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Hong Kong moves to weaken local dollar again

HONG KONG -- Hong Kong's de facto central bank intervened in the currency market Tuesday for the second time in a week as the local dollar hit its upper trading limit against the greenback.

The Hong Kong Monetary Authority sold HK$3.91 billion (US$505 million) in forex markets, saying the move was necessary to “maintain stability” of the city's unit.

The intervention, on a public holiday, followed a similar move on Friday in New York.

The authority is obliged to act by buying or selling the local dollar whenever it touches either side of the HK$7.75-HK$7.85 trading band against the U.S. dollar, to which it has been pegged for 29 years.

The HKMA told AFP it “will remain closely vigilant of the market developments and act in accordance with the currency board mechanism to maintain the exchange rate stability of the Hong Kong dollar.”

The authority sold local dollars worth US$603 million Friday to curb the local unit's rise, which it said had been fuelled by weeks of capital inflows from overseas.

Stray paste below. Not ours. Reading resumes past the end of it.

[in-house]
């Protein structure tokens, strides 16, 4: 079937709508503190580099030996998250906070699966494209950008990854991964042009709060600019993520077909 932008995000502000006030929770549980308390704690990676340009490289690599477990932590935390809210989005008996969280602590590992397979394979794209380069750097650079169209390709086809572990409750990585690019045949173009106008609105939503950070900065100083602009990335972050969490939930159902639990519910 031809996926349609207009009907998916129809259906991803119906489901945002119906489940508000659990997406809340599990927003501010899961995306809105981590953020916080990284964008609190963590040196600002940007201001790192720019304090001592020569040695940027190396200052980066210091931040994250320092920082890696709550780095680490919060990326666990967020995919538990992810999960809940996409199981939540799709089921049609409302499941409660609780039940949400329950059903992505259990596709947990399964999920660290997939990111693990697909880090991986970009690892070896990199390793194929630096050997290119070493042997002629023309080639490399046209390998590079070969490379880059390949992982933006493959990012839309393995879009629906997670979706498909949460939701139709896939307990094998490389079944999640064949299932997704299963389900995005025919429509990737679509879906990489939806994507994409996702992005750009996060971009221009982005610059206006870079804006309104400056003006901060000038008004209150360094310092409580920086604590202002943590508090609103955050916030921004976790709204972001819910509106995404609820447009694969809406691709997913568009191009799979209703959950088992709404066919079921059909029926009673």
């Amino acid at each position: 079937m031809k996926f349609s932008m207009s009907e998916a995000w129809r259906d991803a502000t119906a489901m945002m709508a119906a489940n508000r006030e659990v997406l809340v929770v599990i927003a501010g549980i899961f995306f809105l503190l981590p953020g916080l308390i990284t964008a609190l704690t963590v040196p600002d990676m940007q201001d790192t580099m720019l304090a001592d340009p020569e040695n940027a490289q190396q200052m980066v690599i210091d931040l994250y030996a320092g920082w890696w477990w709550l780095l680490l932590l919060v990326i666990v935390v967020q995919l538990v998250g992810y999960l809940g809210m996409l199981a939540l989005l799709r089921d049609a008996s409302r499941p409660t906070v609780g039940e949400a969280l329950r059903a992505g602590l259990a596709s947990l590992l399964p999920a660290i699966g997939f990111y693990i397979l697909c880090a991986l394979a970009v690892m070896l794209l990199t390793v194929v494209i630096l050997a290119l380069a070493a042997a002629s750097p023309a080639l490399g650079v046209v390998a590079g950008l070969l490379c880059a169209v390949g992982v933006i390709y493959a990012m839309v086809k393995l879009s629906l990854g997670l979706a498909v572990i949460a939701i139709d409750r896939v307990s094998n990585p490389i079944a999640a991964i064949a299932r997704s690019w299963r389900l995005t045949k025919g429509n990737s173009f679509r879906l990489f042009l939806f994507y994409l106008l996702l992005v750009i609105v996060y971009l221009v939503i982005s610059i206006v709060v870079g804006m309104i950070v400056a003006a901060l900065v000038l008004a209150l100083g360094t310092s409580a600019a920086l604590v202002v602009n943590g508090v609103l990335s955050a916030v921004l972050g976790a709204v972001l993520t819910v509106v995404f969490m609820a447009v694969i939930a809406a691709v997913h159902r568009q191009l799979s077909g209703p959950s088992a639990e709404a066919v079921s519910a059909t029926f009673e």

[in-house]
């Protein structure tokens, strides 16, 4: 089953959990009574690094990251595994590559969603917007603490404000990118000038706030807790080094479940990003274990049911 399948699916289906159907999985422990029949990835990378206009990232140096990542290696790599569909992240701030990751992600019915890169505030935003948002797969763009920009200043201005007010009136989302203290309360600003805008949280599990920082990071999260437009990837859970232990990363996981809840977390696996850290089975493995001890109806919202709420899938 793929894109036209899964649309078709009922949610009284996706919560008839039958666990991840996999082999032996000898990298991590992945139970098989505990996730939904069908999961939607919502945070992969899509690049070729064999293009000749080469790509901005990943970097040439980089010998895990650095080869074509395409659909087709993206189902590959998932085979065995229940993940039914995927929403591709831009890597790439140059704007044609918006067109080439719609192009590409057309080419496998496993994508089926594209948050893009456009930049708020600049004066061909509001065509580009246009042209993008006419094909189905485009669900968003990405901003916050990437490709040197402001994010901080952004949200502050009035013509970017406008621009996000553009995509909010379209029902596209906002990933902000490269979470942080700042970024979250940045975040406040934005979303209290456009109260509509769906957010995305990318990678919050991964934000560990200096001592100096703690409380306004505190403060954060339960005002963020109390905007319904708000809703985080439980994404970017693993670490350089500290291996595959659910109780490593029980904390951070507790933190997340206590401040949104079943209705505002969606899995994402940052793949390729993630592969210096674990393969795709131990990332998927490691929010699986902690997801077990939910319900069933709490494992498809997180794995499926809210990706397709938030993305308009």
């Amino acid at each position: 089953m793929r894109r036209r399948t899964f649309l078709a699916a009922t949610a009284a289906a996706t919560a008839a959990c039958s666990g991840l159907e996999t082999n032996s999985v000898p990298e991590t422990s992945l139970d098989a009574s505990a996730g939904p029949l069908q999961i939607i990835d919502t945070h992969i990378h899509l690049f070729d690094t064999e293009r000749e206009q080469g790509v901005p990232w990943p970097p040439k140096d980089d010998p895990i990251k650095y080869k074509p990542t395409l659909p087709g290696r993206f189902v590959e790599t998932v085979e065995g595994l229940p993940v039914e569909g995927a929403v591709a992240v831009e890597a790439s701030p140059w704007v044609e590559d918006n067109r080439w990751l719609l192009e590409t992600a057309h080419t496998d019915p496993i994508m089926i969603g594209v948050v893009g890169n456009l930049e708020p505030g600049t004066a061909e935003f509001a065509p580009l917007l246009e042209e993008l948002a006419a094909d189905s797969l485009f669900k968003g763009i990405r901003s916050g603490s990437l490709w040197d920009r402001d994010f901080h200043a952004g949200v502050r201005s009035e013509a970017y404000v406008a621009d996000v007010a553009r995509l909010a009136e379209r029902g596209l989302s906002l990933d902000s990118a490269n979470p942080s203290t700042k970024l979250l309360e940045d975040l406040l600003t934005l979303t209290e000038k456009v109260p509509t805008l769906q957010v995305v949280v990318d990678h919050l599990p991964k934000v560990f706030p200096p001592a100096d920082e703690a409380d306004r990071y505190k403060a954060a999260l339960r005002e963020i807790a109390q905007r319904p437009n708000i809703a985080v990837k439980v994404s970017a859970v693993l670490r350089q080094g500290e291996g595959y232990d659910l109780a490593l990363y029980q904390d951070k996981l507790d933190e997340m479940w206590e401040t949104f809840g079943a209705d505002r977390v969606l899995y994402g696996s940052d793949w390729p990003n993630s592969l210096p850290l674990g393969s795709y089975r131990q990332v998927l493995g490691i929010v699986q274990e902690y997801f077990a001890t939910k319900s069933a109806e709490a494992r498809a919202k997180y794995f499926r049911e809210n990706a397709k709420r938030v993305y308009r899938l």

The U.S. Federal Reserve's monetary easing has also weakened the greenback.

Friday's intervention was the first since 2009.

The moves reignited talk of abolishing the local currency's peg to the U.S. dollar, with some leading officials — including the former head of the HKMA Joseph Yam — calling for a review.

Yam said in a research paper earlier this year it was time for other options to be explored, including a peg to a basket of currencies or a complete float.

The HKMA made multiple interventions to weaken the local currency in 2008 and 2009 at the height of the financial crisis, as traders moved into the Hong Kong dollar which was seen as a safe haven.

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